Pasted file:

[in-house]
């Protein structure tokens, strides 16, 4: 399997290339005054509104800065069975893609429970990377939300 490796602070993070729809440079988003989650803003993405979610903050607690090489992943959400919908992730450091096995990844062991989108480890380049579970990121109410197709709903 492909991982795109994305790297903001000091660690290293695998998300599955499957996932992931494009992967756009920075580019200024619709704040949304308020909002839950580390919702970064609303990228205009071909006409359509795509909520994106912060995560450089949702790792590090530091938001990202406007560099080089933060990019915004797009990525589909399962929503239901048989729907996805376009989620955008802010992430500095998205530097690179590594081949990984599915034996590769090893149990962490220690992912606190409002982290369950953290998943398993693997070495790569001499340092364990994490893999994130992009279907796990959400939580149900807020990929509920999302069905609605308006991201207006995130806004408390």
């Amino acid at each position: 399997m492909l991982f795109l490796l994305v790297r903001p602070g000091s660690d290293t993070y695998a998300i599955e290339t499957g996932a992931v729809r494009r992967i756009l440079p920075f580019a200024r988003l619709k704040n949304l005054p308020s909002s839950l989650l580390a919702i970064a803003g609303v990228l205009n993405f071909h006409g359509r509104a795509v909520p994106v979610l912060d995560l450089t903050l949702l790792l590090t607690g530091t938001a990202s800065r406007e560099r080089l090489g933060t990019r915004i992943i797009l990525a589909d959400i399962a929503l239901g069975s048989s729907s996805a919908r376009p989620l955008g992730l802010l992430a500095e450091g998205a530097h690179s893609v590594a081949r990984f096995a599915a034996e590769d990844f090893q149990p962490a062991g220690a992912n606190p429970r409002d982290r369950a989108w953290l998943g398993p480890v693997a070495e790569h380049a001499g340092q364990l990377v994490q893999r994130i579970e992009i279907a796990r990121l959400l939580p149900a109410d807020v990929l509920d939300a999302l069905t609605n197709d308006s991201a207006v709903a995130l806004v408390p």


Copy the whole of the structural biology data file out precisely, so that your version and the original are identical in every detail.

[in-house]
């Protein structure tokens, strides 16, 4: 399997290339005054509104800065069975893609429970990377939300 490796602070993070729809440079988003989650803003993405979610903050607690090489992943959400919908992730450091096995990844062991989108480890380049579970990121109410197709709903 492909991982795109994305790297903001000091660690290293695998998300599955499957996932992931494009992967756009920075580019200024619709704040949304308020909002839950580390919702970064609303990228205009071909006409359509795509909520994106912060995560450089949702790792590090530091938001990202406007560099080089933060990019915004797009990525589909399962929503239901048989729907996805376009989620955008802010992430500095998205530097690179590594081949990984599915034996590769090893149990962490220690992912606190409002982290369950953290998943398993693997070495790569001499340092364990994490893999994130992009279907796990959400939580149900807020990929509920999302069905609605308006991201207006995130806004408390």
């Amino acid at each position: 399997m492909l991982f795109l490796l994305v790297r903001p602070g000091s660690d290293t993070y695998a998300i599955e290339t499957g996932a992931v729809r494009r992967i756009l440079p920075f580019a200024r988003l619709k704040n949304l005054p308020s909002s839950l989650l580390a919702i970064a803003g609303v990228l205009n993405f071909h006409g359509r509104a795509v909520p994106v979610l912060d995560l450089t903050l949702l790792l590090t607690g530091t938001a990202s800065r406007e560099r080089l090489g933060t990019r915004i992943i797009l990525a589909d959400i399962a929503l239901g069975s048989s729907s996805a919908r376009p989620l955008g992730l802010l992430a500095e450091g998205a530097h690179s893609v590594a081949r990984f096995a599915a034996e590769d990844f090893q149990p962490a062991g220690a992912n606190p429970r409002d982290r369950a989108w953290l998943g398993p480890v693997a070495e790569h380049a001499g340092q364990l990377v994490q893999r994130i579970e992009i279907a796990r990121l959400l939580p149900a109410d807020v990929l509920d939300a999302l069905t609605n197709d308006s991201a207006v709903a995130l806004v408390p």